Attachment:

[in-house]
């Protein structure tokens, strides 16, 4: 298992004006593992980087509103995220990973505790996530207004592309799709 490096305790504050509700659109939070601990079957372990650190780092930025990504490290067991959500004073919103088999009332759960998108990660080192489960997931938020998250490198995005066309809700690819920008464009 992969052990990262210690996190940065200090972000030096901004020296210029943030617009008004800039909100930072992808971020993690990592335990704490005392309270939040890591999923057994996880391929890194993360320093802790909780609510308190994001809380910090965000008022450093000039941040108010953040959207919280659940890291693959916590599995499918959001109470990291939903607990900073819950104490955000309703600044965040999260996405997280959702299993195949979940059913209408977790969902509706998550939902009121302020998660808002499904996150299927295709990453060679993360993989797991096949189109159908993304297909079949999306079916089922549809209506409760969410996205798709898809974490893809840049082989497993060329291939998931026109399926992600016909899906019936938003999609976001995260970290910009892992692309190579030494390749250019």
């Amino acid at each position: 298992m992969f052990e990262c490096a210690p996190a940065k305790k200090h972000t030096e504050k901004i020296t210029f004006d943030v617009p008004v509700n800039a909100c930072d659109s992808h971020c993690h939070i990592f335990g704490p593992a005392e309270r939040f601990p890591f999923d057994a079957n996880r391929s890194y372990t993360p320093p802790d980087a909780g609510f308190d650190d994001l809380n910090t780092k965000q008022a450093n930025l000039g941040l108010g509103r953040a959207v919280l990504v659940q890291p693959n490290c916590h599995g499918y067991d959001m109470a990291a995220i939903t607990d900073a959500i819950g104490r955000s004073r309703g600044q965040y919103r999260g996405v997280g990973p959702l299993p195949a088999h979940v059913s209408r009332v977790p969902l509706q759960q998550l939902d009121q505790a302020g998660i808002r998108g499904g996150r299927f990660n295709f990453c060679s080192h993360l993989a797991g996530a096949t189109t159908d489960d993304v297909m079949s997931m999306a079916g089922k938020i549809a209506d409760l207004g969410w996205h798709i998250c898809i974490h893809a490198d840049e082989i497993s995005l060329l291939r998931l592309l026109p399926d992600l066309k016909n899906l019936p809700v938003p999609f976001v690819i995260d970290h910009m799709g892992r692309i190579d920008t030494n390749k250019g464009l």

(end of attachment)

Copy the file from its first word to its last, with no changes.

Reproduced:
[in-house]
């Protein structure tokens, strides 16, 4: 298992004006593992980087509103995220990973505790996530207004592309799709 490096305790504050509700659109939070601990079957372990650190780092930025990504490290067991959500004073919103088999009332759960998108990660080192489960997931938020998250490198995005066309809700690819920008464009 992969052990990262210690996190940065200090972000030096901004020296210029943030617009008004800039909100930072992808971020993690990592335990704490005392309270939040890591999923057994996880391929890194993360320093802790909780609510308190994001809380910090965000008022450093000039941040108010953040959207919280659940890291693959916590599995499918959001109470990291939903607990900073819950104490955000309703600044965040999260996405997280959702299993195949979940059913209408977790969902509706998550939902009121302020998660808002499904996150299927295709990453060679993360993989797991096949189109159908993304297909079949999306079916089922549809209506409760969410996205798709898809974490893809840049082989497993060329291939998931026109399926992600016909899906019936938003999609976001995260970290910009892992692309190579030494390749250019």
């Amino acid at each position: 298992m992969f052990e990262c490096a210690p996190a940065k305790k200090h972000t030096e504050k901004i020296t210029f004006d943030v617009p008004v509700n800039a909100c930072d659109s992808h971020c993690h939070i990592f335990g704490p593992a005392e309270r939040f601990p890591f999923d057994a079957n996880r391929s890194y372990t993360p320093p802790d980087a909780g609510f308190d650190d994001l809380n910090t780092k965000q008022a450093n930025l000039g941040l108010g509103r953040a959207v919280l990504v659940q890291p693959n490290c916590h599995g499918y067991d959001m109470a990291a995220i939903t607990d900073a959500i819950g104490r955000s004073r309703g600044q965040y919103r999260g996405v997280g990973p959702l299993p195949a088999h979940v059913s209408r009332v977790p969902l509706q759960q998550l939902d009121q505790a302020g998660i808002r998108g499904g996150r299927f990660n295709f990453c060679s080192h993360l993989a797991g996530a096949t189109t159908d489960d993304v297909m079949s997931m999306a079916g089922k938020i549809a209506d409760l207004g969410w996205h798709i998250c898809i974490h893809a490198d840049e082989i497993s995005l060329l291939r998931l592309l026109p399926d992600l066309k016909n899906l019936p809700v938003p999609f976001v690819i995260d970290h910009m799709g892992r692309i190579d920008t030494n390749k250019g464009l």